This runner had signs of heavy wear: the wool pile had worn down to the foundation of the rug. Our weaver is in the process of knotting new wool pile using two colors of Persian wool in order to recreate the color variations of the original rug. During the weaving process the cut ends of the wool yarn are loose and shaggy.
The woven repair has been shorn to match the length of the surrounding rug. The ends of the pile may be slightly burned to simulate the look of age. The goal is for the newly woven repair to look compatible with the rest of the rug; a good repair should not be readily apparent when looking at the whole rug.
New cotton threads are sewn into the intact portion of the rug, and the ends of those threads are fastened to a wood frame with nails. This frame becomes the weaver’s loom, and the threads are the new foundation. Wool strands are hand-knotted onto the foundation in order to recreate the original colors and pattern of the rug.
The fringe at the end of this rug had become worn and needed to be replaced. By hand, we attached fringe in a strip along the edge of the rug. We choose a shade of fringe that is compatible with the coloring of the rug - either white or natural cotton. In this case, white fringe was used. Replacement fringe should be attached to a handmade rug by hand, not by machine.
Sometimes we feel that the white flatweave at the end of the rug (called the kilim) is too wide and does not balance well with the overall look of the rug. After untying the fringe knots, we can remove weft threads from the kilim, in essence "unweaving" it, to make the area narrower and less prominent.
The customer who purchased this rug did not like the appearance of fringe on the ends of the rug, however, almost all hand-knotted rugs have fringe. In order to hide the fringe from view, our craftsman folded it over and then sewed it into a canvas pocket on the back of the rug. By doing this, we keep the original foundation threads intact and eliminate the display of fringe that the buyer disliked.
Imported Persian wool yarn is used in a variety of rug repairs such as overcasting the edges of a rug or reweaving holes and worn areas. The wool is particularly soft and lustrous, and we feel that it is the right product to complete the best quality rug restorations possible. See the Weaving and Overcasting page for more information about repairs made with Persian wool.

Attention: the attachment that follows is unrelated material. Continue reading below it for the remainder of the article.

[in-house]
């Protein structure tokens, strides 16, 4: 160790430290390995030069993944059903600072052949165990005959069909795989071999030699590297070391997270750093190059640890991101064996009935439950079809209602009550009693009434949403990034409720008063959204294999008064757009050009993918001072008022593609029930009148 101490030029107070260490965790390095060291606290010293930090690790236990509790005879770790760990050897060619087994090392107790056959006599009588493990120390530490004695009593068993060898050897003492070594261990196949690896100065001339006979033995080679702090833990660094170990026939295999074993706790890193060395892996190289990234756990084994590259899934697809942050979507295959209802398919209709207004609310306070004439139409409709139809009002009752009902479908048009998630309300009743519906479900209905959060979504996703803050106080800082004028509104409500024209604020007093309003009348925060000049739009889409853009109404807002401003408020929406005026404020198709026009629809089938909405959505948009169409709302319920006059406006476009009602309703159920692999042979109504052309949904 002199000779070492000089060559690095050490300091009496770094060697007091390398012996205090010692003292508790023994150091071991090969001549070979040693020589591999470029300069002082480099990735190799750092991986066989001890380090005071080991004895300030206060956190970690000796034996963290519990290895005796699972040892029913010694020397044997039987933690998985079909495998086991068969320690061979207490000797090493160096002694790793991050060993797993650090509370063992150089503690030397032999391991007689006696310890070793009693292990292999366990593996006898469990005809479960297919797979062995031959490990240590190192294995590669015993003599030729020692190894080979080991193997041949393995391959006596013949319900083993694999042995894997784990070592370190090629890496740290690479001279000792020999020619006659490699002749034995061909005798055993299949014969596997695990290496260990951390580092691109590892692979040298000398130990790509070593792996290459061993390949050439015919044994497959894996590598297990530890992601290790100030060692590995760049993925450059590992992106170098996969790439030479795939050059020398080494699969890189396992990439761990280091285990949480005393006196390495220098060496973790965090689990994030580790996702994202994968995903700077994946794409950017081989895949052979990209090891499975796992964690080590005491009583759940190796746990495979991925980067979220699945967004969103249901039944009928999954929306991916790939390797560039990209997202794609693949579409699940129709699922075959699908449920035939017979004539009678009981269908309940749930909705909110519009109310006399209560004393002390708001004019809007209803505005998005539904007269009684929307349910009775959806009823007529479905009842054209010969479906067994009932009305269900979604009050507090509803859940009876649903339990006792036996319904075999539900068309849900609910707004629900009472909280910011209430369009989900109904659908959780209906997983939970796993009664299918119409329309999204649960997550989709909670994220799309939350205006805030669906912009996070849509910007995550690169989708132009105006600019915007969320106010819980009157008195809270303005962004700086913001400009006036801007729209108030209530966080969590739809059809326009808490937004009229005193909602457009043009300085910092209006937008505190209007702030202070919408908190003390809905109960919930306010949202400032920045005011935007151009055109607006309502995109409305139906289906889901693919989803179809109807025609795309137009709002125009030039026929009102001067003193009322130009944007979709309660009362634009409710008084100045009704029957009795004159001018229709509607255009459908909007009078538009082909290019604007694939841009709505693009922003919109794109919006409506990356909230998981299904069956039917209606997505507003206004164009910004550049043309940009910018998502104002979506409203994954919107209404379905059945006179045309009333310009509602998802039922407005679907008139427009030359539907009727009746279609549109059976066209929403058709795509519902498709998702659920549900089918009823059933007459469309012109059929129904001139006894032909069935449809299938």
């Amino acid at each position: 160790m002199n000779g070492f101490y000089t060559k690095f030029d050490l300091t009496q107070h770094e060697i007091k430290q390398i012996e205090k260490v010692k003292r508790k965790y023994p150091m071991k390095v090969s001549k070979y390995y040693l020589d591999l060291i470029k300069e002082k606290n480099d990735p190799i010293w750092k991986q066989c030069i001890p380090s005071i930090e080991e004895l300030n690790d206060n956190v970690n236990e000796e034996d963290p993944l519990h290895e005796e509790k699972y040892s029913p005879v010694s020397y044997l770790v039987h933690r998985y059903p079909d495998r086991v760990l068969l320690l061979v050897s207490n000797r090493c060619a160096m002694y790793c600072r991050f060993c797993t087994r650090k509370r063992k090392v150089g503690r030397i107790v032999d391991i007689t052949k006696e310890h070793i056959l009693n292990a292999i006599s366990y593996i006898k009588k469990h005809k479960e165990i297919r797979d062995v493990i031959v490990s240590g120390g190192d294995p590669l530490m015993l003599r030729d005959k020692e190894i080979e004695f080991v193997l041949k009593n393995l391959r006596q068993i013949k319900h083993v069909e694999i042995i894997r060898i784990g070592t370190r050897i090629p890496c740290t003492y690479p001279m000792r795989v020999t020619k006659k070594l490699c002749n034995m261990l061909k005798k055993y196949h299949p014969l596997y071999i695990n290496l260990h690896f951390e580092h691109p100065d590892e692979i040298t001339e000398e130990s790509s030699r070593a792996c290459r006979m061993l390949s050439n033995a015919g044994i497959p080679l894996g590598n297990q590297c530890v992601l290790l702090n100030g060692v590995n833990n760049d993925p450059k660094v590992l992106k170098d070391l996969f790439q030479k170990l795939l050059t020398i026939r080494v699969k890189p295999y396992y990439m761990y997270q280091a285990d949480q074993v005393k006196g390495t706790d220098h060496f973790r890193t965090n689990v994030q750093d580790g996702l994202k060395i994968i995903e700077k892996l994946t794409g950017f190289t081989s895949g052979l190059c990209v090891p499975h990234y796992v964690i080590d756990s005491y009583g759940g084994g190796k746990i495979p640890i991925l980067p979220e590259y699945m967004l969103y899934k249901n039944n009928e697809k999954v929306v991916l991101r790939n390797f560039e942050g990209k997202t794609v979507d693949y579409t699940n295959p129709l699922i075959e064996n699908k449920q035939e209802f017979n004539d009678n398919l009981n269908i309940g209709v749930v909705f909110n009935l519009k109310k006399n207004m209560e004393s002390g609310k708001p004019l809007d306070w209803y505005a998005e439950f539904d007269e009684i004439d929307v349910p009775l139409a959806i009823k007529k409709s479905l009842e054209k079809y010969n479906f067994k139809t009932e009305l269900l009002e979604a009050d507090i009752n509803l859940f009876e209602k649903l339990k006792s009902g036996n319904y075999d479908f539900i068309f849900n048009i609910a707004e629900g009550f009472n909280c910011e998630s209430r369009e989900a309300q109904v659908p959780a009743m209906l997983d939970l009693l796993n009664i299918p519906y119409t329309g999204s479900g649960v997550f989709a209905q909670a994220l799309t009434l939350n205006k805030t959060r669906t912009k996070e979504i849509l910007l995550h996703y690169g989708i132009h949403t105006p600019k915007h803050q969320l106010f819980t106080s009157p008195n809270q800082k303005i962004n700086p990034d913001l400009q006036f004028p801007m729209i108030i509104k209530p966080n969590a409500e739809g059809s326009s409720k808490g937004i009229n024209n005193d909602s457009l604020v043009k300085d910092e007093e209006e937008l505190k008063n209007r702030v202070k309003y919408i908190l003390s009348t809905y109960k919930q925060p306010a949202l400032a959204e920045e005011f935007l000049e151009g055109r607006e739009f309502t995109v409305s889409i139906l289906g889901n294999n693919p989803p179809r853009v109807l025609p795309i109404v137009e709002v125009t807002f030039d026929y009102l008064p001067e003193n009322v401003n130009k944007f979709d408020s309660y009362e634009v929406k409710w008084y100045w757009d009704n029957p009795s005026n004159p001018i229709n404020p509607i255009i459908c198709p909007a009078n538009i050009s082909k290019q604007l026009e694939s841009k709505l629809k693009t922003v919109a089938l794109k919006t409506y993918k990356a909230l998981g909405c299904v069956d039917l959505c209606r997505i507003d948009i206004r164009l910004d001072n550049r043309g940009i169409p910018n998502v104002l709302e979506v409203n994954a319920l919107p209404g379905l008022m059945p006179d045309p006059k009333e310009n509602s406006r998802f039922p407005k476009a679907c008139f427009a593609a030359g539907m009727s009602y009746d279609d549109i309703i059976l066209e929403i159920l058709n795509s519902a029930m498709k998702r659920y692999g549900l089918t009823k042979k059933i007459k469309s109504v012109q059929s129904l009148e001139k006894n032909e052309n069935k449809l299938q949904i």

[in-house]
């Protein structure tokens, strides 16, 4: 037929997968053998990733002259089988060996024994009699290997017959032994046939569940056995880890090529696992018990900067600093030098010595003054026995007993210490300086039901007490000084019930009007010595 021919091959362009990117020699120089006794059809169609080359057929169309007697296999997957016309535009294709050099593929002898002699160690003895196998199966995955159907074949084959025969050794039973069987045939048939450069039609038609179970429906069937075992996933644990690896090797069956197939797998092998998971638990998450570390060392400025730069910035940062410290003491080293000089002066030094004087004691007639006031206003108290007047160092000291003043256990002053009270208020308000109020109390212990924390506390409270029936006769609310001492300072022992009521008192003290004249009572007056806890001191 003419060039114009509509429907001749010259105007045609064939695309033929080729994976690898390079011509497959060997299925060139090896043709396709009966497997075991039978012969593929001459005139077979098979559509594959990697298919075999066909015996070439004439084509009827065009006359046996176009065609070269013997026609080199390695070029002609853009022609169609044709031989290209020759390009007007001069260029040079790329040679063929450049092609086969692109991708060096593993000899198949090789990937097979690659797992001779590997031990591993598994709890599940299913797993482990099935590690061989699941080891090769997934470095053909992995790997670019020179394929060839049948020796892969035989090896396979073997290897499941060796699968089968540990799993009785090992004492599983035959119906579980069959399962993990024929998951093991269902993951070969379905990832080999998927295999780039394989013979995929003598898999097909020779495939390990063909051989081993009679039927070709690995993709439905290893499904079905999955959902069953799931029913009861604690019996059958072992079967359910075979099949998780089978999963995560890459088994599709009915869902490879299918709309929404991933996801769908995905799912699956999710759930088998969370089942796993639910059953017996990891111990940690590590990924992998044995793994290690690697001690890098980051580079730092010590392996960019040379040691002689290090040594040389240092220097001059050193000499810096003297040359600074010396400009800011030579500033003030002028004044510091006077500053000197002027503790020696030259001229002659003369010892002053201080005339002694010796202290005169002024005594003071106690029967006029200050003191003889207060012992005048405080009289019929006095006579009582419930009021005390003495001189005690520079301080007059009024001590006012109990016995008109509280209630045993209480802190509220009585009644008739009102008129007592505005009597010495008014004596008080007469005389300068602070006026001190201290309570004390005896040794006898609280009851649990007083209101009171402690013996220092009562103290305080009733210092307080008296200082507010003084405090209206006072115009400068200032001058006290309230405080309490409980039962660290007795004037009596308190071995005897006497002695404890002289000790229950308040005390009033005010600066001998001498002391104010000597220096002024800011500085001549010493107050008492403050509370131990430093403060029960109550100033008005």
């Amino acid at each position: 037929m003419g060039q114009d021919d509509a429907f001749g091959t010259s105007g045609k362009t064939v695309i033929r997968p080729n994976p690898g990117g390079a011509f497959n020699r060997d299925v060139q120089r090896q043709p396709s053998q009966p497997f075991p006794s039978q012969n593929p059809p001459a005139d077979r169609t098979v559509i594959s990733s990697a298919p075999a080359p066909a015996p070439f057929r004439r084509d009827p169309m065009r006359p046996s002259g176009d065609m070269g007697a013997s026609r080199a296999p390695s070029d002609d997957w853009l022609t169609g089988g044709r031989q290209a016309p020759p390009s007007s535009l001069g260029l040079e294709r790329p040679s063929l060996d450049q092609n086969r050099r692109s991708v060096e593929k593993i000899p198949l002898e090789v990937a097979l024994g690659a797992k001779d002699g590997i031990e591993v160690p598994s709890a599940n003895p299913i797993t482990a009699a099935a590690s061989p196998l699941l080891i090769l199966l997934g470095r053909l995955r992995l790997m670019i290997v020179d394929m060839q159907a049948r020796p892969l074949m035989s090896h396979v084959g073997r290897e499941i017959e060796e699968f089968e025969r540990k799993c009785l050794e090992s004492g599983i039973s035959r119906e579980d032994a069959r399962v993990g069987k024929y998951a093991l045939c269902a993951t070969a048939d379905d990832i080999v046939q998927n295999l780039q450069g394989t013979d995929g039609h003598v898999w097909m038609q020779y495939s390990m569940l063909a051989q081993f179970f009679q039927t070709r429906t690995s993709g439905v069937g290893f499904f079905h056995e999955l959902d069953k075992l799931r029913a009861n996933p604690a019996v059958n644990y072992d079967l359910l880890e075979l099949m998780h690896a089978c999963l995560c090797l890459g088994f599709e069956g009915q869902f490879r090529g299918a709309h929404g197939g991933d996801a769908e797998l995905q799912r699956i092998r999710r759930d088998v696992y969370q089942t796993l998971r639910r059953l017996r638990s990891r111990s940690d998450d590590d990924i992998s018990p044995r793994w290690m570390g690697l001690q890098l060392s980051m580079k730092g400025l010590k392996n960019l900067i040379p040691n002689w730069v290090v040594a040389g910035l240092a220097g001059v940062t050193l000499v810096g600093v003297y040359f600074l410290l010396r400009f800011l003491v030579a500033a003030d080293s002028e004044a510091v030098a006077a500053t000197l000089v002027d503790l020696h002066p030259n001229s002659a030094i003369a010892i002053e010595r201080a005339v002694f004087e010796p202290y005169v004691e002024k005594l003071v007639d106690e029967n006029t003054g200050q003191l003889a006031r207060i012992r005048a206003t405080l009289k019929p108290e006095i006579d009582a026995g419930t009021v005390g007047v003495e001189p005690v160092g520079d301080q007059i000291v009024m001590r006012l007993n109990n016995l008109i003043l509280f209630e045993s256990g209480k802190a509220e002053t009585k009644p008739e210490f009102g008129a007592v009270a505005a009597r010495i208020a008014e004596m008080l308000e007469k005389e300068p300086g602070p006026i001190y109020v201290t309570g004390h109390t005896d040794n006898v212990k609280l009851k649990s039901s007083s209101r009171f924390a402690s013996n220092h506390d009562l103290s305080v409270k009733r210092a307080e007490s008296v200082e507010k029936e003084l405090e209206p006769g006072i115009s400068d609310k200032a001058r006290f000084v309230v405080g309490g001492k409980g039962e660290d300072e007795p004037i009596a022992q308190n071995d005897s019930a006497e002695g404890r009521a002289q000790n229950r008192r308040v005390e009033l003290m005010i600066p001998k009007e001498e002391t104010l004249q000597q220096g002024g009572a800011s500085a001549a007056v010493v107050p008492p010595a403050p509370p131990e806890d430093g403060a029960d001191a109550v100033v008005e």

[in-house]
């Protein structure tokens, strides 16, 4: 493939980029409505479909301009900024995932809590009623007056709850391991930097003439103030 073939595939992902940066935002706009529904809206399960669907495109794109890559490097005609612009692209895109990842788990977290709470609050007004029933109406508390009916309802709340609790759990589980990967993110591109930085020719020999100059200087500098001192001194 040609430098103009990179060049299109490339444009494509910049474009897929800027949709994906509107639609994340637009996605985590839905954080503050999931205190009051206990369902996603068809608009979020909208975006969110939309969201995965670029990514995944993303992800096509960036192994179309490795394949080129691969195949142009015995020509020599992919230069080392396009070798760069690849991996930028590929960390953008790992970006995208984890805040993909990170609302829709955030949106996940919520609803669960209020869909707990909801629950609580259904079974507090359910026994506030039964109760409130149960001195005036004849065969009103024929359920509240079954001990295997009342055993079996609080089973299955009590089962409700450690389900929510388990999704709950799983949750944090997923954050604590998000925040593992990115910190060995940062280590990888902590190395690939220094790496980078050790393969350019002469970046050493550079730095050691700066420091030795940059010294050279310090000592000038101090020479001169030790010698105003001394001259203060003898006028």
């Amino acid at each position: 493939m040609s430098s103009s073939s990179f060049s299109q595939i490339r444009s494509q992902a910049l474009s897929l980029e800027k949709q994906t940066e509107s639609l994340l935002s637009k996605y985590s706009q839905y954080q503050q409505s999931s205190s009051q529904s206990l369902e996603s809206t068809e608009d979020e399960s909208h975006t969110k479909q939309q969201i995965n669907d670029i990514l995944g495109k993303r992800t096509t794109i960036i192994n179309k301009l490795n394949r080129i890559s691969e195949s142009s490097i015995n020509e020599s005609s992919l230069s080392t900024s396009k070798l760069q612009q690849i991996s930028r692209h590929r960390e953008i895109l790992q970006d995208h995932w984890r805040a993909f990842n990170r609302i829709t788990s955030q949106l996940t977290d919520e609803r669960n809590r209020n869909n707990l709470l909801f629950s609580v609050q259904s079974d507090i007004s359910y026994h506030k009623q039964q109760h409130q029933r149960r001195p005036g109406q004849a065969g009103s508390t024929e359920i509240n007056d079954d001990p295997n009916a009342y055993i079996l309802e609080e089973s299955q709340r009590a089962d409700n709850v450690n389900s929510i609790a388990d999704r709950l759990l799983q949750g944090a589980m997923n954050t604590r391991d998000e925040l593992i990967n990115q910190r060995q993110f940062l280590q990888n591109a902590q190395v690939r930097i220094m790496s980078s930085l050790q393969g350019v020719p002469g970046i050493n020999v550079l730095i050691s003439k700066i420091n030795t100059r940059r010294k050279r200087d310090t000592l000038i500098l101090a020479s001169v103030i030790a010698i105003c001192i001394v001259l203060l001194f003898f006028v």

Rubbing a pumice stone on the pile of a rug after it has been washed stimulates the natural lanolin in the wool. As a result, after the stone has been used, the rug will appear smoother and more lustrous. This will also bring to the surface of the rug, little bits of yarn which can then be trimmed away.
Heavy cotton thread, pictured on the large spool, is used to bind the ends of rugs and as the foundation around which yarn is wrapped to create overcasting on the sides of rugs. Flat nose pliers are used to pull out old damaged foundation threads and overcasting to prepare work areas for repair. These pliers are also used to pull the craftsman's needle through tight areas of the rug. A metal pick is a multipurpose tool, but one of its uses is to untie small knots. Wax coated thread glides more easily through the rug, and wax also puts a protective coating over the cotton to increase its durability.
A damaged area at the end of this rug was repaired using a small piece of another rug. Patching a rug is a method of repair that may be used when the customer prefers not to invest in reweaving the missing section. In this case, our restoration expert used part of a rug that was similar in design and coloration to the rug being repaired to create the patch.
Once the patch has been sewn into the rug, it is difficult to detect. Reweaving is even more seamless, however, patching requires an investment that is about 25% the cost of reweaving; so, depending on the value of the rug both monetarily and emotionally, patching may be the better choice for repair.